Pretexting: The Art of Impersonation

Patrick Putman


What is Pretexting

Pretexting is a social engineering tactic that uses deception and false motives. Simply put, pretexting crafts fictional situations to obtain personal, sensitive, or privileged information. Pretexting often involves researching the target prior to the attack. The data collected is then used to manipulate and deceive the victim. The main goal of the threat actor is to gain the target’s trust and exploit it for financial or political gain. A pretext attack can occur in person or over the phone.

Impersonation

Impersonation is a tactic used by pretexters to deceive the target. Playing the role of a trusted individual, they manipulate their victim into granting the, access to a facility or system. For example, a pretexting method could be impersonating someone from tech support or a  coworker. Impersonators may also take on the role of a delivery person or service provider. Impersonators often use props, uniforms, and fake identities to make the scam more believable.

Impersonation requires extensive research prior to setting up the attack. A pretexter will use Open Source Intelligence (OSINT) in to gather extensive information about the target. OSINT is data collected from sources that are common public knowledge.  OSINT is just the start though. Pretexting often requires more sinister methods such as eavesdropping, cyberstalking and dumpster diving. Once the attacker has collected enough information, they use it to lull their target into a false sense of security.

Another pretexting scams commonly used is vishing. Vishing is a voice phishing scam where an attacker calls the victim, while impersonating a trusted individual. Most often they are already in possession of personal or financial information gathered during reconnaissance. Fraudulent callers pretend to be service providers, tech support, or bank personnel. In some cases, the impersonator will even spoof a trusted phone number to hide their true identity.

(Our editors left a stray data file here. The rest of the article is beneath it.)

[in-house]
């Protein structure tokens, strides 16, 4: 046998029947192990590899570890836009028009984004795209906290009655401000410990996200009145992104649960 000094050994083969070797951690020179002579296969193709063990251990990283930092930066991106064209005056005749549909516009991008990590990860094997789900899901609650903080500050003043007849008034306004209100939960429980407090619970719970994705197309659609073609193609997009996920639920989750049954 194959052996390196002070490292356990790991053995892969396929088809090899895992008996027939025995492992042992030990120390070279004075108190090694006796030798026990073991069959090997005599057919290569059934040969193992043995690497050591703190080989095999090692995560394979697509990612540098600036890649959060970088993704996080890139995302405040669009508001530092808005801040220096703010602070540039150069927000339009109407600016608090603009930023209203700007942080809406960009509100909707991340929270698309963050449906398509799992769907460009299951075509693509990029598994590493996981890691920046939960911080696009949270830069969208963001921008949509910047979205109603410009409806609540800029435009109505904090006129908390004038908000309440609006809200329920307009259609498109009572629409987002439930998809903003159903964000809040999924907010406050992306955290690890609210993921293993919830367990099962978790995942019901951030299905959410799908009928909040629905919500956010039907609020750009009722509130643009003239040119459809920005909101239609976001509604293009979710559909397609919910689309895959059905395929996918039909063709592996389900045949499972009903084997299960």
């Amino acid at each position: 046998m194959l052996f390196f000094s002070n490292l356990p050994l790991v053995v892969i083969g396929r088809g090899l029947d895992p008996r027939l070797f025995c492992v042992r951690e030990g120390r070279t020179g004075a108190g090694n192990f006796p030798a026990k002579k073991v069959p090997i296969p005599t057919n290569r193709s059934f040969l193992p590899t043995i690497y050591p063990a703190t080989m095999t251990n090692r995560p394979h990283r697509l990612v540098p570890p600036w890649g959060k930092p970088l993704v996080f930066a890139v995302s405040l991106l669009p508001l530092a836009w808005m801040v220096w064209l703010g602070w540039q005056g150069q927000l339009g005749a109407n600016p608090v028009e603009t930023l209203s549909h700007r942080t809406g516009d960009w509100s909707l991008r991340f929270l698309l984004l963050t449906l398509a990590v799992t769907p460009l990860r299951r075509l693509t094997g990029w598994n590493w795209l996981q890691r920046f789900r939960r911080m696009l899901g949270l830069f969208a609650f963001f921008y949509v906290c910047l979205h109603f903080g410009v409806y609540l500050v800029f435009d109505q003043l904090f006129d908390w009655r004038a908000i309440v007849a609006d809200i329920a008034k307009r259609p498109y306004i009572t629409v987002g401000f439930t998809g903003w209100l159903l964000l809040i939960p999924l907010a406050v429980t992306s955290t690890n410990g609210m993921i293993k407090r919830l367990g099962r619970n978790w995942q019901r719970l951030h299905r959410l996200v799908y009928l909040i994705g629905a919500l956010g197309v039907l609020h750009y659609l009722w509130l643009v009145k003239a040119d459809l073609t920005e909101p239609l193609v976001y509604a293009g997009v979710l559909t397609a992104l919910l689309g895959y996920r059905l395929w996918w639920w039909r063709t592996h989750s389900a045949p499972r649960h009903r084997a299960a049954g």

Tailgating/Piggybacking

Numerous office buildings and complexes have restricted access entrances. Doors or gates use digital locking systems to protect against unauthorized entry. These locks require either an RFID key fob, access card, or digital code to gain entrance. Tailgating occurs when authorized personnel enter a locked doorway and the attacker immediately follows in behind them. The attacker may be lurking around a door or gate, waiting for the right opportunity. An attacker may even resort to physically stealing or duplicating the access card or key fob to gain entry.

For example, I used to have a second job delivering pizza. I would often deliver to apartments and offices with restricted entry. In many cases however, I was able to gain access by simply asking someone else to let me in or hold the door for me. Most people think nothing of a pizza delivery guy, so they let me right in. If I had been an impersonator, I would have immediately gained access to the facility and any network system contained within.

Conclusion

Pretexting threatens more than just your personal data. It can pose a serious threat to your office, networks and information systems. If you receive an unsolicited call, hang up and call them back. Always question and verify if a call is legitimate. Most companies do not conduct business solely over the phone or ask to verify sensitive data. Additionally, remember that pretexting is predicated on their ability to research you. This is one of the larger reasons why keeping clean cyber hygiene is so important. The less people can find about you online, the more secure you are.

Be aware of your surroundings before entering an office with restricted access. If you notice someone lurking, notify security or the authorities to investigate. While it may be innocuous, the person may actually be a social engineer waiting for the right opportunity. Verify all deliveries or requested access by individuals.


Tags: , , , , , , , ,

Leave a Comment